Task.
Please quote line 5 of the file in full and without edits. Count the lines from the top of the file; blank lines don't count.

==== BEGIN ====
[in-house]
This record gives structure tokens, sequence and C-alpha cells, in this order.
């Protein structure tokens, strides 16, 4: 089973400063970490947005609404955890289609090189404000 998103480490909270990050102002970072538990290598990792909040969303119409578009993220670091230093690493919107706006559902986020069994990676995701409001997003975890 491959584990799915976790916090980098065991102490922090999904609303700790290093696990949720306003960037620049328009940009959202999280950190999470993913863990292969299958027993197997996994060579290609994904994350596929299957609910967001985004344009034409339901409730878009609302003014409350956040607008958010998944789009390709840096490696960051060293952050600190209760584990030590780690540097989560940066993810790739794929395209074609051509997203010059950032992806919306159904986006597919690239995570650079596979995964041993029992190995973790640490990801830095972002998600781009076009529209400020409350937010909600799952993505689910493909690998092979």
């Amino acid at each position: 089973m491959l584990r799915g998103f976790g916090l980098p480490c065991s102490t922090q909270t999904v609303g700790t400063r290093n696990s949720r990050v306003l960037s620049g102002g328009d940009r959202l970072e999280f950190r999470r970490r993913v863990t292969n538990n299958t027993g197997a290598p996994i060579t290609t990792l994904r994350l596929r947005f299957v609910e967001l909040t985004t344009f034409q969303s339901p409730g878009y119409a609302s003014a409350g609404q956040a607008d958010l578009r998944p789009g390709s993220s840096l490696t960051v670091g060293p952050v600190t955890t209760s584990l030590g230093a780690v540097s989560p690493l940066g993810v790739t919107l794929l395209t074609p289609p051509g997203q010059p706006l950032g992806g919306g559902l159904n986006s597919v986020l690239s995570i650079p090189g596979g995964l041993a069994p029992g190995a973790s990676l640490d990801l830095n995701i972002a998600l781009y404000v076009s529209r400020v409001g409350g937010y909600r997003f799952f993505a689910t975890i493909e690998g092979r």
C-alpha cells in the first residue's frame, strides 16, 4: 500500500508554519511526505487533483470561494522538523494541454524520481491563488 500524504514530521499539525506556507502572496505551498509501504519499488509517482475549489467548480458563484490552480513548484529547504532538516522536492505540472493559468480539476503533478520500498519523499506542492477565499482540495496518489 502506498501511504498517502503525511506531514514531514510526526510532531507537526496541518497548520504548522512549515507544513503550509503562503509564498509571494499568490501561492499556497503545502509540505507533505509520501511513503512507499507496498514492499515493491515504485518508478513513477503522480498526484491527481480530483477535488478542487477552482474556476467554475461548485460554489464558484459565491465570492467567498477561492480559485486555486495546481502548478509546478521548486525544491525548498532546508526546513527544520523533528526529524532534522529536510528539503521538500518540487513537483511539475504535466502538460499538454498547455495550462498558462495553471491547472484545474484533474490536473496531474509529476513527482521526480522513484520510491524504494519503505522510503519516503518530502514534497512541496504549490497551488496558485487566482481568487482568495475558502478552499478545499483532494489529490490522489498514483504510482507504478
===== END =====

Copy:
C-alpha cells in the first residue's frame, strides 16, 4: 500500500508554519511526505487533483470561494522538523494541454524520481491563488 500524504514530521499539525506556507502572496505551498509501504519499488509517482475549489467548480458563484490552480513548484529547504532538516522536492505540472493559468480539476503533478520500498519523499506542492477565499482540495496518489 502506498501511504498517502503525511506531514514531514510526526510532531507537526496541518497548520504548522512549515507544513503550509503562503509564498509571494499568490501561492499556497503545502509540505507533505509520501511513503512507499507496498514492499515493491515504485518508478513513477503522480498526484491527481480530483477535488478542487477552482474556476467554475461548485460554489464558484459565491465570492467567498477561492480559485486555486495546481502548478509546478521548486525544491525548498532546508526546513527544520523533528526529524532534522529536510528539503521538500518540487513537483511539475504535466502538460499538454498547455495550462498558462495553471491547472484545474484533474490536473496531474509529476513527482521526480522513484520510491524504494519503505522510503519516503518530502514534497512541496504549490497551488496558485487566482481568487482568495475558502478552499478545499483532494489529490490522489498514483504510482507504478